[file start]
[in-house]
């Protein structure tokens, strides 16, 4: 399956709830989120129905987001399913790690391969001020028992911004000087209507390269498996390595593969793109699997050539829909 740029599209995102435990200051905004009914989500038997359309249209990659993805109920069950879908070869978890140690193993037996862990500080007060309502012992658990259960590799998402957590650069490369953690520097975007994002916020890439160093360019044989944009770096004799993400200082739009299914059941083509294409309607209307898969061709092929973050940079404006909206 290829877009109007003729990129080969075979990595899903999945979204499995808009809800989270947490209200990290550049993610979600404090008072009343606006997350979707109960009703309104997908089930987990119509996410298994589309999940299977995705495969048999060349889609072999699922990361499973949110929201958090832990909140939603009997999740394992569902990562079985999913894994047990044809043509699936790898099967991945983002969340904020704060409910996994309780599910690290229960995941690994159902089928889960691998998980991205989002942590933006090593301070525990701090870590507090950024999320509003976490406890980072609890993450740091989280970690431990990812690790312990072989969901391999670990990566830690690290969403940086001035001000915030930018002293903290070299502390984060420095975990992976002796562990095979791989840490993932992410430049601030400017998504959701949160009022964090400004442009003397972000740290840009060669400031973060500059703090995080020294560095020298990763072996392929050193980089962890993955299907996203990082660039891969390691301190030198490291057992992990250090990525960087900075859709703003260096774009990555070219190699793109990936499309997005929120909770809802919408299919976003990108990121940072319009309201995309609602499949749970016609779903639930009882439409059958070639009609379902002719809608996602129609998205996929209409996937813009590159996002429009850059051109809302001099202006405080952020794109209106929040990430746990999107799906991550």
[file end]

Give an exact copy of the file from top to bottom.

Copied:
[in-house]
């Protein structure tokens, strides 16, 4: 399956709830989120129905987001399913790690391969001020028992911004000087209507390269498996390595593969793109699997050539829909 740029599209995102435990200051905004009914989500038997359309249209990659993805109920069950879908070869978890140690193993037996862990500080007060309502012992658990259960590799998402957590650069490369953690520097975007994002916020890439160093360019044989944009770096004799993400200082739009299914059941083509294409309607209307898969061709092929973050940079404006909206 290829877009109007003729990129080969075979990595899903999945979204499995808009809800989270947490209200990290550049993610979600404090008072009343606006997350979707109960009703309104997908089930987990119509996410298994589309999940299977995705495969048999060349889609072999699922990361499973949110929201958090832990909140939603009997999740394992569902990562079985999913894994047990044809043509699936790898099967991945983002969340904020704060409910996994309780599910690290229960995941690994159902089928889960691998998980991205989002942590933006090593301070525990701090870590507090950024999320509003976490406890980072609890993450740091989280970690431990990812690790312990072989969901391999670990990566830690690290969403940086001035001000915030930018002293903290070299502390984060420095975990992976002796562990095979791989840490993932992410430049601030400017998504959701949160009022964090400004442009003397972000740290840009060669400031973060500059703090995080020294560095020298990763072996392929050193980089962890993955299907996203990082660039891969390691301190030198490291057992992990250090990525960087900075859709703003260096774009990555070219190699793109990936499309997005929120909770809802919408299919976003990108990121940072319009309201995309609602499949749970016609779903639930009882439409059958070639009609379902002719809608996602129609998205996929209409996937813009590159996002429009850059051109809302001099202006405080952020794109209106929040990430746990999107799906991550």